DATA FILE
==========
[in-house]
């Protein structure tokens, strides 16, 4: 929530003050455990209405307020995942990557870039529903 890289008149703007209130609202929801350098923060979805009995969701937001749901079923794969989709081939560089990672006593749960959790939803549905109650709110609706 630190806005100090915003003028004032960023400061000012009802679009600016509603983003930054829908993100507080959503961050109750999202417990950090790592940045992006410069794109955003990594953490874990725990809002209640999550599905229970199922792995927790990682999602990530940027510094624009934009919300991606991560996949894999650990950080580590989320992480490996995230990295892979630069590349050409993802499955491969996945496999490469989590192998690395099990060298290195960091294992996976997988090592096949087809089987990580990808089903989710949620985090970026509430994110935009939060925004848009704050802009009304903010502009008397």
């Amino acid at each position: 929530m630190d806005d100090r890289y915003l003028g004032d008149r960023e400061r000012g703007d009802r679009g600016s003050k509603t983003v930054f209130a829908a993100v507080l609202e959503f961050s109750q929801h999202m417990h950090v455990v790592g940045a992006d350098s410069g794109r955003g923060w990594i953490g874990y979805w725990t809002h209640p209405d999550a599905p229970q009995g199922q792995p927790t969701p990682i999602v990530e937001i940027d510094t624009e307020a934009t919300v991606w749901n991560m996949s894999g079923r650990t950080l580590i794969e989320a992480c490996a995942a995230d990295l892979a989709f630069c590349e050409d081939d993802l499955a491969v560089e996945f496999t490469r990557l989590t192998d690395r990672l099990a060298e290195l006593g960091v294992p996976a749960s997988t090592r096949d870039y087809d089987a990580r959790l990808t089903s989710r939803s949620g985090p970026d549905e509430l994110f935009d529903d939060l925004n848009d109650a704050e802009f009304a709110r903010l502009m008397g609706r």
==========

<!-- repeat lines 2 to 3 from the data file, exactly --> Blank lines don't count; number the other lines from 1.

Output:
């Protein structure tokens, strides 16, 4: 929530003050455990209405307020995942990557870039529903 890289008149703007209130609202929801350098923060979805009995969701937001749901079923794969989709081939560089990672006593749960959790939803549905109650709110609706 630190806005100090915003003028004032960023400061000012009802679009600016509603983003930054829908993100507080959503961050109750999202417990950090790592940045992006410069794109955003990594953490874990725990809002209640999550599905229970199922792995927790990682999602990530940027510094624009934009919300991606991560996949894999650990950080580590989320992480490996995230990295892979630069590349050409993802499955491969996945496999490469989590192998690395099990060298290195960091294992996976997988090592096949087809089987990580990808089903989710949620985090970026509430994110935009939060925004848009704050802009009304903010502009008397």
């Amino acid at each position: 929530m630190d806005d100090r890289y915003l003028g004032d008149r960023e400061r000012g703007d009802r679009g600016s003050k509603t983003v930054f209130a829908a993100v507080l609202e959503f961050s109750q929801h999202m417990h950090v455990v790592g940045a992006d350098s410069g794109r955003g923060w990594i953490g874990y979805w725990t809002h209640p209405d999550a599905p229970q009995g199922q792995p927790t969701p990682i999602v990530e937001i940027d510094t624009e307020a934009t919300v991606w749901n991560m996949s894999g079923r650990t950080l580590i794969e989320a992480c490996a995942a995230d990295l892979a989709f630069c590349e050409d081939d993802l499955a491969v560089e996945f496999t490469r990557l989590t192998d690395r990672l099990a060298e290195l006593g960091v294992p996976a749960s997988t090592r096949d870039y087809d089987a990580r959790l990808t089903s989710r939803s949620g985090p970026d549905e509430l994110f935009d529903d939060l925004n848009d109650a704050e802009f009304a709110r903010l502009m008397g609706r």